Concerns are also growing over the number of new synthetic opioids detected. A total of 19 new synthetic opioids, including 11 variants of fentanyl, have been detected since 2009. Many variants of fentanyl are highly potent, and may be sold as heroin to unsuspecting users, posing a risk of overdose. Responding effectively and rapidly to the sale of NPS, some of which are found to be highly toxic, is a major challenge. This is especially the case since young consumers may unwittingly be acting as human guinea pigs for substances whose potential health risks are largely unknown.
DR: How can we respond to these drugs?
AG: This year, we marked the International Day Against Drug Abuse and Illicit Trafficking on 26 June, with the release of our first study on health responses to NPS, in the light of hospital emergencies and the rising demand for specialist drug treatment. The initial responses to new drugs in Europe have largely been regulatory, focusing on legislative tools to tackle supply. But as the phenomenon evolves, it is becoming critical that we formulate and implement effective public health responses to the use of these substances. The significant number of annual detections of these drugs, and associated harms, calls for the continuous assessment and development of appropriate services for users at risk.
Our findings show that existing interventions addressing drug use can be adapted to deliver a comprehensive health response to NPS-related harms. The approaches recommended in the study are therefore largely based on existing responses, but adapted to reflect: unique user group needs; the structural, cultural and social contexts of use; and new opportunities for engaging recreational NPS user groups.
DR: Regarding overdoses, why and where are we seeing increases?
AG: At least 6,800 overdose deaths, mainly related to heroin and other opioids, are estimated to have occurred in the EU in 2014, slightly up on the previous year’s figure. The worrying rises in these deaths are reported in countries with long-established opioid problems such as Ireland, Lithuania, Sweden and the UK.
The reasons behind these rises in fatal overdoses are unclear, but a number of factors may be involved, including: increased heroin availability, higher purity, ageing users, and changing consumption patterns, including the use of synthetic opioids and medicines. Overdoses are most commonly reported amongst older opioid users (35–50), but increases in overdose deaths are also seen among the under-25s in some countries, such as Sweden – which of course warrants closer scrutiny. A number of countries now provide the overdose-reversal drug naloxone to opioid users via community schemes.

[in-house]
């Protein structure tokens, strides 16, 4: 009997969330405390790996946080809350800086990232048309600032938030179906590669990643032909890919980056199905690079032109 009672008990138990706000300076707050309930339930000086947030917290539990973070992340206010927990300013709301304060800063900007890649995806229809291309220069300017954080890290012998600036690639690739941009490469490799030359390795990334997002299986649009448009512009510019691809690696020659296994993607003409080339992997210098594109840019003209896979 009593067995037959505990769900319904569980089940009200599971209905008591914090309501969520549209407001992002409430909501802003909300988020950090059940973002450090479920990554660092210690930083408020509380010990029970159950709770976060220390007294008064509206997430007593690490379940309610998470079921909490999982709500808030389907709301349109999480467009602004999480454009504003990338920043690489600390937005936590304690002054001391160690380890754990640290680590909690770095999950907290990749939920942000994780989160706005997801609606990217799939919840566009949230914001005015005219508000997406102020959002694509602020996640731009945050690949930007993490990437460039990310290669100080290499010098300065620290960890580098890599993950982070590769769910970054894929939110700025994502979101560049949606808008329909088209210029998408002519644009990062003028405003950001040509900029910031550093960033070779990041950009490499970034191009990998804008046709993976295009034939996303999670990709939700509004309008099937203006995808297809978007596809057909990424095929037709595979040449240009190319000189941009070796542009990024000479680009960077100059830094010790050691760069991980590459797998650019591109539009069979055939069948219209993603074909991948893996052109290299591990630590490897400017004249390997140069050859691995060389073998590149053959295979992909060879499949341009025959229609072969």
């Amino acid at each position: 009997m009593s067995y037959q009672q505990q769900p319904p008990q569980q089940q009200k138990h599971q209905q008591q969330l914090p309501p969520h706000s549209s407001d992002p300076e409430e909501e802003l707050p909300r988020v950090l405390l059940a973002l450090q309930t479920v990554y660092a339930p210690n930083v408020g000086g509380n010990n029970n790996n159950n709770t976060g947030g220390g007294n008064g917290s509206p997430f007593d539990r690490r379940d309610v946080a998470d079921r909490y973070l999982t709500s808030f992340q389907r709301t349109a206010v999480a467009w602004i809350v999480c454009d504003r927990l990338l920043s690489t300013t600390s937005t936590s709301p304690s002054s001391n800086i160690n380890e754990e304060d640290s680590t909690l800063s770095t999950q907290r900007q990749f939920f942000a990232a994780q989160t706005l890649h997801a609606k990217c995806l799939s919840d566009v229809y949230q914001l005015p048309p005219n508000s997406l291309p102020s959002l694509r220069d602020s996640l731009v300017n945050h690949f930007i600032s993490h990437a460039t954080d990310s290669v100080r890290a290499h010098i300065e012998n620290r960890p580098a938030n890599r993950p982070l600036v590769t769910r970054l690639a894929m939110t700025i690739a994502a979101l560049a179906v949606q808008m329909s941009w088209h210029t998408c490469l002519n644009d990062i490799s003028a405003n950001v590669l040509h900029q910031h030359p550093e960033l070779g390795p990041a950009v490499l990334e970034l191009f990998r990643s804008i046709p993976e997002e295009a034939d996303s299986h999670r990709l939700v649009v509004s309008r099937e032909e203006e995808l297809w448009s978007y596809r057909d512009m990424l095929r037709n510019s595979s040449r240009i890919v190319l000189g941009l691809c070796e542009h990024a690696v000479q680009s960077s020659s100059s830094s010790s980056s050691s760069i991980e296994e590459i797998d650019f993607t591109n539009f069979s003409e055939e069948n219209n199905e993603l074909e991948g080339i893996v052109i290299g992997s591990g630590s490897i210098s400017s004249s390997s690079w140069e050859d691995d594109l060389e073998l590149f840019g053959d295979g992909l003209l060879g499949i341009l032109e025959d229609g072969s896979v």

Although heroin remains the most commonly used opioid, synthetic opioids are increasingly misused and there has been a rise in the number of countries reporting synthetic opioids as the primary drug used by those entering treatment. Synthetic opioids used in substitution treatment (for example methadone and buprenorphine) are also regularly found in toxicology reports, and these substances are associated with a substantial proportion of drug-related deaths in countries such as Ireland, France, Finland, UK.
DR: In your European Drug Report this year, you underlined the potential for new methods to complement your more traditional monitoring of the drug situation. What are these?
AG: Here we were referring in particular to the potential for hospital emergency data and wastewater analysis to enrich our understanding of the drug problem and to complement traditional monitoring methods. The EMCDDA adopts a multi-indicator approach to drug monitoring, on the principle that no single measure can provide a full picture of the situation.
Data from hospital emergency units can provide us with a unique insight into acute health harms related to drug use, and can improve our understanding of the drugs problem, by broadening the scope of our monitoring. Emergency data not only complement routine indicators of high-risk drug trends and related harms, but also act as early-warning signals on new substances and patterns of use.
In August this year, we published a new report on hospital emergency presentations and acute drug toxicity in Europe. Data from hospital emergency departments reveal that every year in Europe, thousands of individuals experience drug-related poisoning and other harms, requiring some form of medical assistance. Those affected are mainly young adults (20–39 years), and predominantly male, and we see that heroin is still No 1 on the Top 20 list of drugs involved. The report also shows a recent rise in hospital emergency presentations cases linked to NPS. The report is based on an analysis by the European Drug Emergencies Network (Euro-DEN Plus), which monitors drug-related emergency presentations in 20 ‘sentinel’ hospitals in 14 European countries. The EMCDDA participates in the network’s Steering Committee. In its first two-year data-collection period (October 2013 to September 2015), the network recorded 10,956 drug-related emergency presentations, including 49 deaths. Continued monitoring in emergency settings will help us assess the public health impact of acute drug toxicity in Europe, develop appropriate healthcare and prevention activities, and provide crucial input to our risk assessments of new psychoactive substances.
As for wastewater analysis, this is a rapidly developing scientific discipline with the potential for monitoring near-real-time data on geographical and temporal trends in illicit drug use. By sampling a known source of wastewater, such as a sewage influent to a wastewater treatment plant, scientists can estimate the quantity of drugs used in a community by measuring the levels of illicit drugs and their metabolites excreted in urine.